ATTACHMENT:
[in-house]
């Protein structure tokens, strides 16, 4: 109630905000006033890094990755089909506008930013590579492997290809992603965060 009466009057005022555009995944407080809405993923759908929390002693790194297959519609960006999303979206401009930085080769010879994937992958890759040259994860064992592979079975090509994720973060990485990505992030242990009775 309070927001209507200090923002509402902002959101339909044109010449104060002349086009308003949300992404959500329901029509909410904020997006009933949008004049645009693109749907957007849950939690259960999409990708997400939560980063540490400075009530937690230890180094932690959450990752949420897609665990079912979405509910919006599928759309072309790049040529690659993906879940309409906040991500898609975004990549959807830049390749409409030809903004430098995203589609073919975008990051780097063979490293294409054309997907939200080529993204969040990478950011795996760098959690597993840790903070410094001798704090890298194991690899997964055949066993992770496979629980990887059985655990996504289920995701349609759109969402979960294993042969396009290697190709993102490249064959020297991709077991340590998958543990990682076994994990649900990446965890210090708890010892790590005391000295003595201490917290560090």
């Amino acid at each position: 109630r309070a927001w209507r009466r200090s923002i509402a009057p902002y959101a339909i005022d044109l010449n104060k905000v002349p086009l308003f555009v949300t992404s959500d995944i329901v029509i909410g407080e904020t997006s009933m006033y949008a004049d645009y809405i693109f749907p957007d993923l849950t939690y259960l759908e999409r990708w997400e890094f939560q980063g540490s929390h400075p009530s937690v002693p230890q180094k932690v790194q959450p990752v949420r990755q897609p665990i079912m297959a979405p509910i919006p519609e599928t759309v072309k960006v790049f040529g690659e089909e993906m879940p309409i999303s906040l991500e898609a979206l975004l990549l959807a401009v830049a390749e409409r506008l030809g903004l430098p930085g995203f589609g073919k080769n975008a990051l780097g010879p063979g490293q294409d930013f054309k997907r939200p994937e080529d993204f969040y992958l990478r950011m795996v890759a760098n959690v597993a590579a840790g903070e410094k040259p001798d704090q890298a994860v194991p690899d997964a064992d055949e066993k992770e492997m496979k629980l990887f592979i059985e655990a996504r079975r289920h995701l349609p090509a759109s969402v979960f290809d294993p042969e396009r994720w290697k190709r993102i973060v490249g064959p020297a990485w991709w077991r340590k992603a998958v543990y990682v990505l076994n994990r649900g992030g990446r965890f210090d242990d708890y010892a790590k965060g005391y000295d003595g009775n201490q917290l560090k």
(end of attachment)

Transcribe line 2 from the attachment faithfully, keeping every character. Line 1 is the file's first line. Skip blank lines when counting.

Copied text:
């Protein structure tokens, strides 16, 4: 109630905000006033890094990755089909506008930013590579492997290809992603965060 009466009057005022555009995944407080809405993923759908929390002693790194297959519609960006999303979206401009930085080769010879994937992958890759040259994860064992592979079975090509994720973060990485990505992030242990009775 309070927001209507200090923002509402902002959101339909044109010449104060002349086009308003949300992404959500329901029509909410904020997006009933949008004049645009693109749907957007849950939690259960999409990708997400939560980063540490400075009530937690230890180094932690959450990752949420897609665990079912979405509910919006599928759309072309790049040529690659993906879940309409906040991500898609975004990549959807830049390749409409030809903004430098995203589609073919975008990051780097063979490293294409054309997907939200080529993204969040990478950011795996760098959690597993840790903070410094001798704090890298194991690899997964055949066993992770496979629980990887059985655990996504289920995701349609759109969402979960294993042969396009290697190709993102490249064959020297991709077991340590998958543990990682076994994990649900990446965890210090708890010892790590005391000295003595201490917290560090």